Monday, February 4, 2013

Nothing is too Precious

Have you ever worked on a painting where there was one section that you totally fall in love with but the rest of the piece just doesn't work? If you are like most people, you spend many hours trying to make the rest of the painting work around your favorite part. If you are lucky, it works and you have a great painting to show for your effort. If your are not so lucky, you waste many hours trying to make it work, but no matter what you do, it just won't and you either leave it as it, an unresolved painting that you try and convince yourself "works", or it sits in your studio with the hopes of coming back to it later. Sound familiar?

One thing we need to realize as artists is that nothing is too precious. In other words, we have to be willing to just "wipe out" an area, no matter how much we like it, if it doesn't work with the rest of the painting. My very first Forgotten Memories painting, before I realized it was the start of a series, was of a little girl in her communion dress. I painted the face so well I was estatic. Painting children, and have them look like actual children, not short adults, is not easy. This was my first attempt and I nailed it. The crowd in my head was cheering! Then I looked at the painting as a whole and wouldn't you know it; the head was too big. CRAP! I was so upset and actually tried to find a way to work the painting around that beautiful head. In the end, it was easier to wipe out the whole head. I hated doing it, but sometimes you have to do the hard thing and get rid of your favorite part for the sake of the whole painting.

Recently I had to do this again. I started a painting and when it was mostly completed, I realized that it didn't really work in the direction of the new series I was starting. There were elements I liked, and some that I REALLY liked, but it didn't feel right. I decided that the whole piece had to go. When I showed it to some fellow artists, they wanted me to try and make it work since there were parts that looked so good. I kept repeating "Nothing is too precious that it can't be erased." After much arguement, I decided to give it one more shot to see if I could make it work. Nope, I still didn't like it. It wasn't going to fit into my series which meant it had to go.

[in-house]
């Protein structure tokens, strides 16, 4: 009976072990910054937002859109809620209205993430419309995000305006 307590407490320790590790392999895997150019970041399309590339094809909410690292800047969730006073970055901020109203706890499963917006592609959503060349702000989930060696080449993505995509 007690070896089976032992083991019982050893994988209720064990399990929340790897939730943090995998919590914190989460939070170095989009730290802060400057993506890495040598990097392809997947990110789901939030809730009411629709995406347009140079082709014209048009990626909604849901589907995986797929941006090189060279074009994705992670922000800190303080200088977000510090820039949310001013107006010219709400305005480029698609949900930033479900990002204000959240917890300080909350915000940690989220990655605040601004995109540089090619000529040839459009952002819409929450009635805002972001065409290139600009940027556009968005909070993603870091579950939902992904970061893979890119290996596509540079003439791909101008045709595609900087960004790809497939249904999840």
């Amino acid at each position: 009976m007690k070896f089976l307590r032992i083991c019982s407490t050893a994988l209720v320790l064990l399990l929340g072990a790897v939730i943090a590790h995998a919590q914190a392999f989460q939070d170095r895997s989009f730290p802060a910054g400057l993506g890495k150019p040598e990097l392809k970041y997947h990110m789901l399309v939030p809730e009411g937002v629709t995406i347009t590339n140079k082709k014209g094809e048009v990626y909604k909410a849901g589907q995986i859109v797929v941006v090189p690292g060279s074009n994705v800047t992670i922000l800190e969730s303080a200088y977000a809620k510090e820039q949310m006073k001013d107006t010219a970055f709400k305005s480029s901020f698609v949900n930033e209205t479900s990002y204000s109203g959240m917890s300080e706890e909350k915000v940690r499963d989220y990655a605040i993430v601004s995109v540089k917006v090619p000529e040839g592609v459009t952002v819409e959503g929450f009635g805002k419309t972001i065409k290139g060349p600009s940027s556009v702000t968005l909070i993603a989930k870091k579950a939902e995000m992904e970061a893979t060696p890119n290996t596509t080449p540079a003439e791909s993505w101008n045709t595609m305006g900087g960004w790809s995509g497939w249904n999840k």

I haven't started on the new painting on this panel yet, but not having to look at the old part and knowing that I have a completely clean board to work with already makes me feel better about the piece. So what's the moral of this story? Nothing is too precious that it can't be erased. Be willing to get rid of your favorite part of a painting for the sake of the whole painting. Make any sense?

This is the offending painting. It's not a bad painting. I like components of this piece but it just didn't seem to fit in with the other pieces I had completed. Part of it was the "bar" with the tree branches. I really liked the branches but the division of space and how it divided the figures below didn't make sense to me anymore. I tried making the top bar white, light blue, and then finally brown but none of these seemed to resolve the piece for me. Now it is a completely blank panel...RIP painting...

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